The number of Members of the European Parliament is limited to 751 under the Lisbon Treaty. The United Kingdom withdrawal means the seats left vacant by British Members must be redistributed, a situation complicated by the withdrawal date falling just before the next European elections. The composition of the European Parliament will therefore change after ‘Brexit’, providing an opportunity for Parliament to correct the current flawed application of the degressive proportionality principle (minimum of 6 seats per Member State, maximum 96; with each Member elected in more populous states representing more electors than those elected in less populous states, and vice versa), without reopening the Treaties. Parliament voted on whether to consent to a European Council decision on a partial redistribution of seats for the next term, involving no loss of seats for any Member State, reserving 46 seats for future enlargements, and reducing the overall number of Members to 705. Parliament approved the proposal by a very large majority (566 votes for, 94 against, 31 abstentions). The reform is due to be formally ratified at the end of June by the European Council.

Structural and financial barriers to access to culture

EU citizens have a huge range of cultural heritage sites, museums, exhibitions, films, and live performances to choose from, and digital access to cultural services makes it even easier to find cultural stimulation. In addition, the EU offers support to Member States in promoting cultural life. Nevertheless, participation in cultural activities remains low. Against this background, Parliament voted this week on a CULT committee report on the barriers to accessing culture in the EU, which include public funding levels, access, and the role of education.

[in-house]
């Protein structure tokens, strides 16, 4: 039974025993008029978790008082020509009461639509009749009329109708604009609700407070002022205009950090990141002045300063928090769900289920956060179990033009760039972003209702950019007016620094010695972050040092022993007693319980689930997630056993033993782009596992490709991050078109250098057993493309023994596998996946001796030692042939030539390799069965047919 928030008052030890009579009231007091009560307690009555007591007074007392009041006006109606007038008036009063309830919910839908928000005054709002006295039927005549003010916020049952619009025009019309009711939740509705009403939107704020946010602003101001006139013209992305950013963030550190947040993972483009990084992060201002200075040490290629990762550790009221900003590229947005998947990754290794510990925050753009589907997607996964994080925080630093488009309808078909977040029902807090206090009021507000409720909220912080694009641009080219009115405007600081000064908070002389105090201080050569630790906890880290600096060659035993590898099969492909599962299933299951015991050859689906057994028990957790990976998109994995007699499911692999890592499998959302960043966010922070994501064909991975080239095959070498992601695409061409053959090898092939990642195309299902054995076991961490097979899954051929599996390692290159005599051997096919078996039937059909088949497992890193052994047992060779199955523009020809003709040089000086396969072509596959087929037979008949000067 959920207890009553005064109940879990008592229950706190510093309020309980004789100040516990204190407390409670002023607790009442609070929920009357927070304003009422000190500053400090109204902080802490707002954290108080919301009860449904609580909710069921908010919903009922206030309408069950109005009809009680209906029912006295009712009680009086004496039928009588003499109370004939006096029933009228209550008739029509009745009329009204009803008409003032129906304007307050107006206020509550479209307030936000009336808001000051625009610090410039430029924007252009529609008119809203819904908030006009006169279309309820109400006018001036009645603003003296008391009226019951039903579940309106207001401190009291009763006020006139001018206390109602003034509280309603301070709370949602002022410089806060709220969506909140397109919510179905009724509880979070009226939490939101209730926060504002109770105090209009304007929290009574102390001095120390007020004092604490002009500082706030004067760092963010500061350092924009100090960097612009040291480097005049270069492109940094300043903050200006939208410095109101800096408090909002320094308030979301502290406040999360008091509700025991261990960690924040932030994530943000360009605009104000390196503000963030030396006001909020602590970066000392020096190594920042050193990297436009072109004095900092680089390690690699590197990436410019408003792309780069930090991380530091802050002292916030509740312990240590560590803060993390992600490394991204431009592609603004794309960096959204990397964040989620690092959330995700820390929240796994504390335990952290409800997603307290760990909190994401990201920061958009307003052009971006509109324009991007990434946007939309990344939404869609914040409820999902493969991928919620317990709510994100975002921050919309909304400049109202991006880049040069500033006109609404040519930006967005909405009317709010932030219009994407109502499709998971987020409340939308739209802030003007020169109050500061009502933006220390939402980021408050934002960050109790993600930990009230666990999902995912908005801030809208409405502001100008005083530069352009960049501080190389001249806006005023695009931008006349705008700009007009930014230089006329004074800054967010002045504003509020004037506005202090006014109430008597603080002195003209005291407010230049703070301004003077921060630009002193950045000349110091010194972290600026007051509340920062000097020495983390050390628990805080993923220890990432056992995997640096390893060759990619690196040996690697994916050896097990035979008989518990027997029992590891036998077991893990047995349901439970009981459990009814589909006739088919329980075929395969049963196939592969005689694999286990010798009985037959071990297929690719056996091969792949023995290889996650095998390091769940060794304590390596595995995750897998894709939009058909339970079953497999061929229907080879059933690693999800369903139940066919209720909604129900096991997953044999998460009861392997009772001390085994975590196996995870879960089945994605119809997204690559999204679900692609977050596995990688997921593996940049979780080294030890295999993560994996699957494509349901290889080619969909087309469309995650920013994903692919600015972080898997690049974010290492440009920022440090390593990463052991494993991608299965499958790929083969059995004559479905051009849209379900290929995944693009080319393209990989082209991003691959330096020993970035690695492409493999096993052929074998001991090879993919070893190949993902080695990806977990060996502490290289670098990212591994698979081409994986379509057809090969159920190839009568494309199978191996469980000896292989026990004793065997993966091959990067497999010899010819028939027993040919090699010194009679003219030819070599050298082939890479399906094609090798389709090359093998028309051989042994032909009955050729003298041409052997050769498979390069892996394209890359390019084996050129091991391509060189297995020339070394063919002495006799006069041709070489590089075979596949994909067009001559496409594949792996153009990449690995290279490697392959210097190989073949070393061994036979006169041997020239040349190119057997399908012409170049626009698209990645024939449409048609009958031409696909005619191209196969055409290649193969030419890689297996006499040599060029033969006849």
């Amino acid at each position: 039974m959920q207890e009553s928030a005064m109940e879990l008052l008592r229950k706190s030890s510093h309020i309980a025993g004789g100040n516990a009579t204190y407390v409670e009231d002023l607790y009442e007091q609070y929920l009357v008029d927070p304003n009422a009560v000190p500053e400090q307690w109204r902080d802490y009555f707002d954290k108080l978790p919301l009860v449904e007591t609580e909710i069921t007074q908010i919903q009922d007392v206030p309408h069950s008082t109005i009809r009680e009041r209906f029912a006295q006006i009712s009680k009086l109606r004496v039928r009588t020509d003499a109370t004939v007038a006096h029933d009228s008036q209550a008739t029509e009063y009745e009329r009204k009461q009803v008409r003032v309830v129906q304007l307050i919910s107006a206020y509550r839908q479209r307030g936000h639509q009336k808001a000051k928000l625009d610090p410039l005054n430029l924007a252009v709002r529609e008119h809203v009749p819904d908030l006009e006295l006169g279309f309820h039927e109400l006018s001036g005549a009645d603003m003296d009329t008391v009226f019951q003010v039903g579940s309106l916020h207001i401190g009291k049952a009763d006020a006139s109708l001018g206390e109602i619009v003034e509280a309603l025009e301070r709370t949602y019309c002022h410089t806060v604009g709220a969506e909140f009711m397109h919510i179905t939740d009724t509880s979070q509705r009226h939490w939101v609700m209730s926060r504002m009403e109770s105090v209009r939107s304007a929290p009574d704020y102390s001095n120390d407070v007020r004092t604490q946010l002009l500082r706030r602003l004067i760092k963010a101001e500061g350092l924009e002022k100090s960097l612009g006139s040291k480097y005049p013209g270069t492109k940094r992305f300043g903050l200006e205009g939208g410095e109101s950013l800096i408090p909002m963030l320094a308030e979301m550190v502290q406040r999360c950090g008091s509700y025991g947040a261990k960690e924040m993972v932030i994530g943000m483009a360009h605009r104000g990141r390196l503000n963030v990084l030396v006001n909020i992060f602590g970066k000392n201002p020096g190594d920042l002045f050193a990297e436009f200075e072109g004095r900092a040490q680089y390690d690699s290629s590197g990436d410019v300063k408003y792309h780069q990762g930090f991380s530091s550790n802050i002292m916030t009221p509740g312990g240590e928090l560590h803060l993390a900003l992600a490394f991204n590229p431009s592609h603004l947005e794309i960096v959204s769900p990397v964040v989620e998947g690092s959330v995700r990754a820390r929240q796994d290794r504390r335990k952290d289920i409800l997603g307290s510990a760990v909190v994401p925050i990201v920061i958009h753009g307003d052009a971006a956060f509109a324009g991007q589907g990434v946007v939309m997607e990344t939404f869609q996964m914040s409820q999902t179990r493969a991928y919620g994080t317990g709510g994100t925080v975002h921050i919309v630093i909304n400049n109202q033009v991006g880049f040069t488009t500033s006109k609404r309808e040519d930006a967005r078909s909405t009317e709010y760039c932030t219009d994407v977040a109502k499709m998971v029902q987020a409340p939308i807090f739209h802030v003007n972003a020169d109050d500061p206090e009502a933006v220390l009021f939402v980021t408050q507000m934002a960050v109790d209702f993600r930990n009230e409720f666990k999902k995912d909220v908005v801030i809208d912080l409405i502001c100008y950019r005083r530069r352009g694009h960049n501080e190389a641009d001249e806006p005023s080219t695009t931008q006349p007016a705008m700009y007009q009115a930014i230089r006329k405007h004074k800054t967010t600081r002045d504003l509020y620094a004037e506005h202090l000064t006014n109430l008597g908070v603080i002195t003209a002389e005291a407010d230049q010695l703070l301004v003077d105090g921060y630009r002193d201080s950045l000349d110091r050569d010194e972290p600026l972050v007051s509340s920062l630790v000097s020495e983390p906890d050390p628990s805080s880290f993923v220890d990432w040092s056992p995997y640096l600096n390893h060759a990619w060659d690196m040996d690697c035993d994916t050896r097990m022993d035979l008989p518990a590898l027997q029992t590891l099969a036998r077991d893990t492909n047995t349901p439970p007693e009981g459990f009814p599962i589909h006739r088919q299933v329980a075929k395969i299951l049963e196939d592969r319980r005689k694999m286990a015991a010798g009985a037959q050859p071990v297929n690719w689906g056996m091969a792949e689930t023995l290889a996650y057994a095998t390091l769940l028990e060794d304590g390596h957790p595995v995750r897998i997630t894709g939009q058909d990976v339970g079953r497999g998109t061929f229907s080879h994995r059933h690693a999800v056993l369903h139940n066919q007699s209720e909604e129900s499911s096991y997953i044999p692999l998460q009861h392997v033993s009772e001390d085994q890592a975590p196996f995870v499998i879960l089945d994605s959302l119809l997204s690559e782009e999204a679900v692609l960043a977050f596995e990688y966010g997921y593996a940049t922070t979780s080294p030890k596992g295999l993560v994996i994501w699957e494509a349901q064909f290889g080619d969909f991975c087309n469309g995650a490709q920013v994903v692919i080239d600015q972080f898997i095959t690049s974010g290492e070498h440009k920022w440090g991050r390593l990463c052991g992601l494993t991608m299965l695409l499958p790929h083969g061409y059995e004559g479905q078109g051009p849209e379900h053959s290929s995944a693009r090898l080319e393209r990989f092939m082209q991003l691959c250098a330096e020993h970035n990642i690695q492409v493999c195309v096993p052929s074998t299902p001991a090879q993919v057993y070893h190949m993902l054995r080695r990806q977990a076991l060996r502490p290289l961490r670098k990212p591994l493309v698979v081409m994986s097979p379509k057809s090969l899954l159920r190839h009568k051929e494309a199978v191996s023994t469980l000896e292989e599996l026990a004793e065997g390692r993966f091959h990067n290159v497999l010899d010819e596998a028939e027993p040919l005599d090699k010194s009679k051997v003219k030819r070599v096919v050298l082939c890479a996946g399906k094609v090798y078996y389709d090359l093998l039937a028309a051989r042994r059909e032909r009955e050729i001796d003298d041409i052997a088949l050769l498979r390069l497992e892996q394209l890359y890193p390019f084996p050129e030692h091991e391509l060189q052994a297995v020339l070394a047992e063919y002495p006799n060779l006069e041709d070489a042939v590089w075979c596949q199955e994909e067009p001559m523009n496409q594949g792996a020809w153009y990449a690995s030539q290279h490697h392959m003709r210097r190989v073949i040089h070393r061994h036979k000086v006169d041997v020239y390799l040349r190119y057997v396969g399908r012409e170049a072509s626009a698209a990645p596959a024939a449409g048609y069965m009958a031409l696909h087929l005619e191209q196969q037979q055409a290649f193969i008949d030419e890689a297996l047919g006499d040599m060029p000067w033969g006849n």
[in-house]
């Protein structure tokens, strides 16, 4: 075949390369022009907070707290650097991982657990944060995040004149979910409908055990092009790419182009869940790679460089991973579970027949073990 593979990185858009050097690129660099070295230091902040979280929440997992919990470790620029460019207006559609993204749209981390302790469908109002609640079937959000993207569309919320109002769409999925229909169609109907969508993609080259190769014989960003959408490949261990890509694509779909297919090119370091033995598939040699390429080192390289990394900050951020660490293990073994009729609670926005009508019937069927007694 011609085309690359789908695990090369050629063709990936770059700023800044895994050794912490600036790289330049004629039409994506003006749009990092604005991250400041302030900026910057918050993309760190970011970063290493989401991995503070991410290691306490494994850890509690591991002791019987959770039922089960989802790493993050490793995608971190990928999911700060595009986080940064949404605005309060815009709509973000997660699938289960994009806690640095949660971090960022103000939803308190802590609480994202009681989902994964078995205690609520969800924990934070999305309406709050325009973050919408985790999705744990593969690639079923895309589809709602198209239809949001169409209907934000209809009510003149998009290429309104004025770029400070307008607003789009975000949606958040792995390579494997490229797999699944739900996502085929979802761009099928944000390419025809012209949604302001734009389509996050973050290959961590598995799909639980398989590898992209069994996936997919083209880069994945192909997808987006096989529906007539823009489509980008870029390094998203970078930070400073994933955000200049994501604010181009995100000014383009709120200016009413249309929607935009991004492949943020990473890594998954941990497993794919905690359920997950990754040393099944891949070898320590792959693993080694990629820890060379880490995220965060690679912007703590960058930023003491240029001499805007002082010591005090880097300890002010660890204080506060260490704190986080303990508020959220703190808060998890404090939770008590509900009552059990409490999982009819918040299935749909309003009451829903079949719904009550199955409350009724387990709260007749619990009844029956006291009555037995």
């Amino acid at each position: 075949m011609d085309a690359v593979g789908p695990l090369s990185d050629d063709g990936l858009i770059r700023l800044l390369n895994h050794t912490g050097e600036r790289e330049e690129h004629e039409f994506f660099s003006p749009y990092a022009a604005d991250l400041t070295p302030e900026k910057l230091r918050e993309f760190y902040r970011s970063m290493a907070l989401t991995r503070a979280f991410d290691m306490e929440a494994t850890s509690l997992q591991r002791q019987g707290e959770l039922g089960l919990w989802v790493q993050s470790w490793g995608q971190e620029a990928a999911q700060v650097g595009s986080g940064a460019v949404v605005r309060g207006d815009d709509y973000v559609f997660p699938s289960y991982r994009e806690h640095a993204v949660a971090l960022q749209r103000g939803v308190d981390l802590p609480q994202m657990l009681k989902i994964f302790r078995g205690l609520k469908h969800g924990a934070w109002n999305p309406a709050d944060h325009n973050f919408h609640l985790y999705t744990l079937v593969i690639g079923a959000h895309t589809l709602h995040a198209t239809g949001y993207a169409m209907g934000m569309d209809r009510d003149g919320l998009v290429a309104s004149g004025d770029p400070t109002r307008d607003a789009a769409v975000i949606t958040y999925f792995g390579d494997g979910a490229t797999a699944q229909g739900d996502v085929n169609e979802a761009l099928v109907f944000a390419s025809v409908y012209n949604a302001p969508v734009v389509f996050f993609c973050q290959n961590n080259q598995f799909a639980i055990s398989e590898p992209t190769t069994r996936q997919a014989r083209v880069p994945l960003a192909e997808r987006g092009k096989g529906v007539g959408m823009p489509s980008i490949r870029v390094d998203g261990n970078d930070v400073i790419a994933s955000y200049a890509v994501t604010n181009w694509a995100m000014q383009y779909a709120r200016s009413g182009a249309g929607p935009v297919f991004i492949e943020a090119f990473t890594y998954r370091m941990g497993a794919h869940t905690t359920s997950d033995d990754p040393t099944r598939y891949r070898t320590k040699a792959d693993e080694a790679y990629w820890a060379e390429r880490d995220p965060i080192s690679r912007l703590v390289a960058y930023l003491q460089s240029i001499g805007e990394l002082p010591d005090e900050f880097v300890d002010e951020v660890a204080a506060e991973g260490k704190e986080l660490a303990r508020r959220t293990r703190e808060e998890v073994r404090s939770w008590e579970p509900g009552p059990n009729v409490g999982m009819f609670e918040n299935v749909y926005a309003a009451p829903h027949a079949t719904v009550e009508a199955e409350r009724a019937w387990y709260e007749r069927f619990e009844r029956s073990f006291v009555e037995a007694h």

Opening of trilogue negotiations

Three parliamentary committees’ decisions to enter into interinstitutional (trilogue) negotiations were confirmed: on interoperability of electronic road toll systems and facilitating cross-border exchange of information on the failure to pay road fees in the Union; on charging of heavy goods vehicles for the use of certain infrastructure (TRAN committee); on free flow of non-personal data in the European Union (IMCO committee); and on screening of foreign direct investments into the European Union (INTA committee).

Three further TRAN committee decisions to open negotiations were rejected: on the posting of road transport drivers; on driving times, rest periods, and positioning by means of tachographs; and on the occupation of road transport operator and access to the international road haulage market. These reports will therefore be placed on the agenda of the July part-session.

Read this ‘At a glance’ note on ‘Plenary round-up – Strasbourg, June 2018‘ on the Think Tank pages of the European Parliament.